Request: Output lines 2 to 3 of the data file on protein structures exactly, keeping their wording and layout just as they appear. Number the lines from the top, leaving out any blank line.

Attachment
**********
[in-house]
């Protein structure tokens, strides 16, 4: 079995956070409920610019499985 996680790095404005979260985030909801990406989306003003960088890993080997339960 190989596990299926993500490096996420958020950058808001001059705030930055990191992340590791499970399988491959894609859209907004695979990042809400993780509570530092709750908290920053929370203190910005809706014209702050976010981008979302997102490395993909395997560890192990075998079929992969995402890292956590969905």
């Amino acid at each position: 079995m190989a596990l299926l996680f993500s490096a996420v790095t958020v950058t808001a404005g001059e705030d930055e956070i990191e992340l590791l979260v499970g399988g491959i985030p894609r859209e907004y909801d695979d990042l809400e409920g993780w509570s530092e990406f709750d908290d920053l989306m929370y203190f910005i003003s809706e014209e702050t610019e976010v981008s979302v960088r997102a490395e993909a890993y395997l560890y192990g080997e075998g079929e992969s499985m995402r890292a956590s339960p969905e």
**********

């Protein structure tokens, strides 16, 4: 079995956070409920610019499985 996680790095404005979260985030909801990406989306003003960088890993080997339960 190989596990299926993500490096996420958020950058808001001059705030930055990191992340590791499970399988491959894609859209907004695979990042809400993780509570530092709750908290920053929370203190910005809706014209702050976010981008979302997102490395993909395997560890192990075998079929992969995402890292956590969905």
């Amino acid at each position: 079995m190989a596990l299926l996680f993500s490096a996420v790095t958020v950058t808001a404005g001059e705030d930055e956070i990191e992340l590791l979260v499970g399988g491959i985030p894609r859209e907004y909801d695979d990042l809400e409920g993780w509570s530092e990406f709750d908290d920053l989306m929370y203190f910005i003003s809706e014209e702050t610019e976010v981008s979302v960088r997102a490395e993909a890993y395997l560890y192990g080997e075998g079929e992969s499985m995402r890292a956590s339960p969905e």